Cloud computing is about abstracting computing resources from the user. Where the cloud meets the ground, however, is in the data center. A modern, cloud-scale data center is a very complex construct, with a wide variety of requirements. There's an interesting trend developing where these requirements can be satisfied in out-of-the-way places - specifically, the high latitude countries.

I'm sure the single largest ongoing cost of a data center is keeping the lights on and the increasingly-dense server racks or containers cool. Therefore, low energy costs are desirable. Location is another requirement, but it's surprisingly far down the list if you can provide good communications to the data center.

If you look carefully at these two requirements, there's an innovative solution. You can influence ways to make power cheap, and you can always improve communications to a location by laying more fiber, but you can't change the basic requirement of cooling server hardware against the ambient temperature. The solution? Instead of insulating and cooling the data center from the outside air, why not put the data center at high latitude and use the outside air to cool the data center? It's no different than turning off the A/C in your car in mild weather and using only the vents.  As a result, there's an emergence of data center proposals in unusual areas. A $1.5 billion dollar data center in Lockerbie, Scotland, is in the proposal stage, and the possibilities of others in the Scottish Highlands are being marketed.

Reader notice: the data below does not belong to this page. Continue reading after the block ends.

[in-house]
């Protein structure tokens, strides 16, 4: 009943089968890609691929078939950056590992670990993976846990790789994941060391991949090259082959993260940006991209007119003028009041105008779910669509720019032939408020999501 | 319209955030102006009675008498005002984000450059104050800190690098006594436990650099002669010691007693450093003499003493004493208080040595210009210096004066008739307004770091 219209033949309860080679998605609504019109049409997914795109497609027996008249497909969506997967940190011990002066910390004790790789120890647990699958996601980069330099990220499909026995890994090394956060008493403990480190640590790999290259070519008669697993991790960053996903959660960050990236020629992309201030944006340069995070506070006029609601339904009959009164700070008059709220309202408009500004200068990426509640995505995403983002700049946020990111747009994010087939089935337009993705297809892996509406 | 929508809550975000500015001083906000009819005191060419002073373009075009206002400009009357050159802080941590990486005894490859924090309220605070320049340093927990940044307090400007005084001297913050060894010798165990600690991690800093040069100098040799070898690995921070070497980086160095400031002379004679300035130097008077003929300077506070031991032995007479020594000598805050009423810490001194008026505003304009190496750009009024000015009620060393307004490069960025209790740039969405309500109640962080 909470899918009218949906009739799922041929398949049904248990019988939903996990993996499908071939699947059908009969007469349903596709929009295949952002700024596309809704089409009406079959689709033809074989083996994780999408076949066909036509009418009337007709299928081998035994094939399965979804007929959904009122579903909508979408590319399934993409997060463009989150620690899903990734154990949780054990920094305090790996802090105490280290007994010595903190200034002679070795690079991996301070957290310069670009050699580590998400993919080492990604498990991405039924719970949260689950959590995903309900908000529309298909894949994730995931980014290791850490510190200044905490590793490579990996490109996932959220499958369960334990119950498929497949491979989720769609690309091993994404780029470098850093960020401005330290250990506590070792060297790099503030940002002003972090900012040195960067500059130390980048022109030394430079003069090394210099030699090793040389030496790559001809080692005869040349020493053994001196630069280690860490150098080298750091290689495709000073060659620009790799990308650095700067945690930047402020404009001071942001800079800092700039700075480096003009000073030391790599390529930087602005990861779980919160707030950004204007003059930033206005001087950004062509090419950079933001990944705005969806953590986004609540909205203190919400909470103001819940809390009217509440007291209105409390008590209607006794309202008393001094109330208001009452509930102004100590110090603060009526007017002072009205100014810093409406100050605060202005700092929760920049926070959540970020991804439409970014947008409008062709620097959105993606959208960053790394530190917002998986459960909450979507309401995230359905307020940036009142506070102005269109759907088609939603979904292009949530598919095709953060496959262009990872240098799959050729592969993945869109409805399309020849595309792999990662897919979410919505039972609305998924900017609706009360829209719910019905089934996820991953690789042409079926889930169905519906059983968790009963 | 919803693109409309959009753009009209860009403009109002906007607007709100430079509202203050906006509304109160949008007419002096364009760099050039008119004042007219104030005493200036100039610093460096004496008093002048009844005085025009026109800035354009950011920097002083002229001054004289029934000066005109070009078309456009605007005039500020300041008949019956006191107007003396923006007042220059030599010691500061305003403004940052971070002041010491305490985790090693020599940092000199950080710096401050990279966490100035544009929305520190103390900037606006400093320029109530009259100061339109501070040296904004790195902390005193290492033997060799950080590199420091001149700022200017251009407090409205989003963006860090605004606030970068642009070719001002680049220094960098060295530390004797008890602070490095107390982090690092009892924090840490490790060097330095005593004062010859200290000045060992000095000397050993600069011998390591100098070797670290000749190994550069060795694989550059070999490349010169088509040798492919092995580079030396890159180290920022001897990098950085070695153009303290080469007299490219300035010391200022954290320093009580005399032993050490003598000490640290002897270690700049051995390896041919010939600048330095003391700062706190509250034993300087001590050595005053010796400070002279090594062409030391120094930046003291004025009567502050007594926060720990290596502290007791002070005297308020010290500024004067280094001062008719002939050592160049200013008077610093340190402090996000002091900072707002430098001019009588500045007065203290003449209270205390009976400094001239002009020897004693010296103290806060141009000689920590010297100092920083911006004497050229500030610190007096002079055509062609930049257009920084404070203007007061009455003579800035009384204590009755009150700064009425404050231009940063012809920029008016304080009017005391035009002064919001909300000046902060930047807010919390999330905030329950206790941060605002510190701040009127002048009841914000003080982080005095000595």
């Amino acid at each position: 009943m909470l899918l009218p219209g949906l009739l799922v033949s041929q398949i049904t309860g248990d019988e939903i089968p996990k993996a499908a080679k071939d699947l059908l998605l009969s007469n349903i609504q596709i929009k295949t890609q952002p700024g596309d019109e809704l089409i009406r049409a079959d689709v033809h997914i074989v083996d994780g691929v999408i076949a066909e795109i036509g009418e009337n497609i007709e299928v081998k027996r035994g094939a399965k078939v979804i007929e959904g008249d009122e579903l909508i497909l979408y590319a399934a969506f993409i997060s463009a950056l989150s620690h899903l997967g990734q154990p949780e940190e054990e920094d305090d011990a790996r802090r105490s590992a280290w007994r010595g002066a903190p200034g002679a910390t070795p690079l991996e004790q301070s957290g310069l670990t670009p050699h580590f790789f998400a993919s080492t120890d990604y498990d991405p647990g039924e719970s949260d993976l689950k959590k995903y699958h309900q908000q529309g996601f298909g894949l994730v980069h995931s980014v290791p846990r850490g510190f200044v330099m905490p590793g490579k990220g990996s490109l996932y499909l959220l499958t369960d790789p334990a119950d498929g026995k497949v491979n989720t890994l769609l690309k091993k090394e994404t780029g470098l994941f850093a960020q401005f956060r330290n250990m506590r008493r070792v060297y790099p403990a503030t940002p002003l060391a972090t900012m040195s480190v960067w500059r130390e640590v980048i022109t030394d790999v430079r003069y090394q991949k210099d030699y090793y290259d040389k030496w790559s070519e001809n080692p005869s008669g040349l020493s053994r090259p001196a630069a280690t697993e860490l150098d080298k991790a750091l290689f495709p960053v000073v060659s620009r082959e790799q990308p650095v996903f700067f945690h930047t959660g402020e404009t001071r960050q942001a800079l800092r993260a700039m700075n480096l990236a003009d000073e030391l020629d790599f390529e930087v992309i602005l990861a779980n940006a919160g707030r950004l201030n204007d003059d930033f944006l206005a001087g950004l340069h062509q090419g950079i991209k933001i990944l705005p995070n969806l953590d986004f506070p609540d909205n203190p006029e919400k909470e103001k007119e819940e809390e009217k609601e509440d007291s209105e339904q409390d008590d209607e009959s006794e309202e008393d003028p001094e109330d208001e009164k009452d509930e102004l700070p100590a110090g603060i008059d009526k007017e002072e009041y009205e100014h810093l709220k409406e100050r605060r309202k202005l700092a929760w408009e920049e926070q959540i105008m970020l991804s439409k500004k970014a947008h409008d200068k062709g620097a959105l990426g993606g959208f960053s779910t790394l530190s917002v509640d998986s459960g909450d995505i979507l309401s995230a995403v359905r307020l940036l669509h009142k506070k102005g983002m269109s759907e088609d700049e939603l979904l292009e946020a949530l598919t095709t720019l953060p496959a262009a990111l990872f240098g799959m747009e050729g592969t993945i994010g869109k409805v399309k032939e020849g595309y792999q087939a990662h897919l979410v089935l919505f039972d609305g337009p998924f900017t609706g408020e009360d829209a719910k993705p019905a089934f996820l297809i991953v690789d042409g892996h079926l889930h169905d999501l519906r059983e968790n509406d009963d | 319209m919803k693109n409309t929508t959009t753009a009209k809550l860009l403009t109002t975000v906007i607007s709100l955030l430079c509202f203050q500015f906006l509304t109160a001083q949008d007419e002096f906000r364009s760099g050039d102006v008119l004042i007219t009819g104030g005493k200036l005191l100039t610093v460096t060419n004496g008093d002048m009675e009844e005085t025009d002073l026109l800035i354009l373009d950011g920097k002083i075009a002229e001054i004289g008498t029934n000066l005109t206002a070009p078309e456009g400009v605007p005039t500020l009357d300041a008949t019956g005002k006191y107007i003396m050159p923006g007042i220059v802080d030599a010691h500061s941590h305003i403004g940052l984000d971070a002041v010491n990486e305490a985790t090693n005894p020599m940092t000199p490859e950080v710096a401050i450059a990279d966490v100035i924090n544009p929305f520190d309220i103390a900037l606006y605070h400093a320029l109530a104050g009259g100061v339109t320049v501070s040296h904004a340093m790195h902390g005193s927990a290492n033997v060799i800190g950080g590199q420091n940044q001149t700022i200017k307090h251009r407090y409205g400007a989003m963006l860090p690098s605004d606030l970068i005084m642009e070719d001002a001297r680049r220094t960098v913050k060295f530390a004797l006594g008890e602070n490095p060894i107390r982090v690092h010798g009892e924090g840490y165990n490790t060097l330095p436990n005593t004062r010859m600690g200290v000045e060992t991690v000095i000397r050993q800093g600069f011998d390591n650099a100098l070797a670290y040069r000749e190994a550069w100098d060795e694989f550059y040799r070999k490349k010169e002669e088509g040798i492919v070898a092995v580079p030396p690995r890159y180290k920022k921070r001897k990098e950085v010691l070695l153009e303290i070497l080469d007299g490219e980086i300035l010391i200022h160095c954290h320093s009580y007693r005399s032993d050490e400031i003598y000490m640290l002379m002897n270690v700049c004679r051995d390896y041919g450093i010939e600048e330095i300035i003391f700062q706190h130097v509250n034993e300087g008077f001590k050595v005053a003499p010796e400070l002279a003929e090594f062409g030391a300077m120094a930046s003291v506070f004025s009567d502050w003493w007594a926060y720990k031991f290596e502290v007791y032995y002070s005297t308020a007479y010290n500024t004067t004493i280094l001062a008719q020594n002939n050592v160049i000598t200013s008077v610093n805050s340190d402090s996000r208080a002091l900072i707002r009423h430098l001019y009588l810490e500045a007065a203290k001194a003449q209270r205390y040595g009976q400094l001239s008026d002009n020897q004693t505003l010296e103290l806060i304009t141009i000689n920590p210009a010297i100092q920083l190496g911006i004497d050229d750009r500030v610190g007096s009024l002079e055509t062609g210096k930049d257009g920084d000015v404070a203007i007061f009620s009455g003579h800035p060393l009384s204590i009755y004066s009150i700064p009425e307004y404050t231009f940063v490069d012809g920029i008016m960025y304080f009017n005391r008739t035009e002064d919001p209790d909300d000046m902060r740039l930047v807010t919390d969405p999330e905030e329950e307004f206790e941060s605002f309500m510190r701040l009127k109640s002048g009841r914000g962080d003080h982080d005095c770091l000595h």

At the Gartner Data Center Conference I came across a small booth from the government of Newfoundland and Labrador, Canada, to raise awareness about their potential for hosting a cloud-scale data center. You can be forgiven if you aren't sure where Newfoundland and Labrador are; nestled far up in the northeast corner of Canada against the Atlantic Ocean, this province is pretty remote (especially Labrador) and better known for the dogs named after them than for what they're doing nowadays. What makes these locations interesting for data center locations first and foremost is the climate. These are distant and cold places; the official Newfoundland and Labrador website call them "The Edge of the Earth". Though Newfoundland itself has relatively mild winters, the warmest summer day breaks 70 degrees Fahrenheit.  Indeed, the ocean from the northern tip of Labrador to the east coast of Newfoundland is known locally as "iceberg alley" because icebergs there are so common, and last for so much of the year.  These are the kinds of locations where containerized data centers can actually be open to the environment, dramatically reducing cooling costs. And both the Scottish and Atlantic Canada locations can take advantage of hydroelectric power to keep the continuing energy costs relatively low.

I think we'll be reading more about big data centers being built in unusual places. If you take a solid requirements-based look at potential locations, interesting candidates like Canada and Scotland surface to be super-scale, green hosts.

Sean writes about cloud identity, Microsoft hybrid identity, and whatever else he finds interesting at his blog on Enterprise Identity and on Twitter at @shorinsean.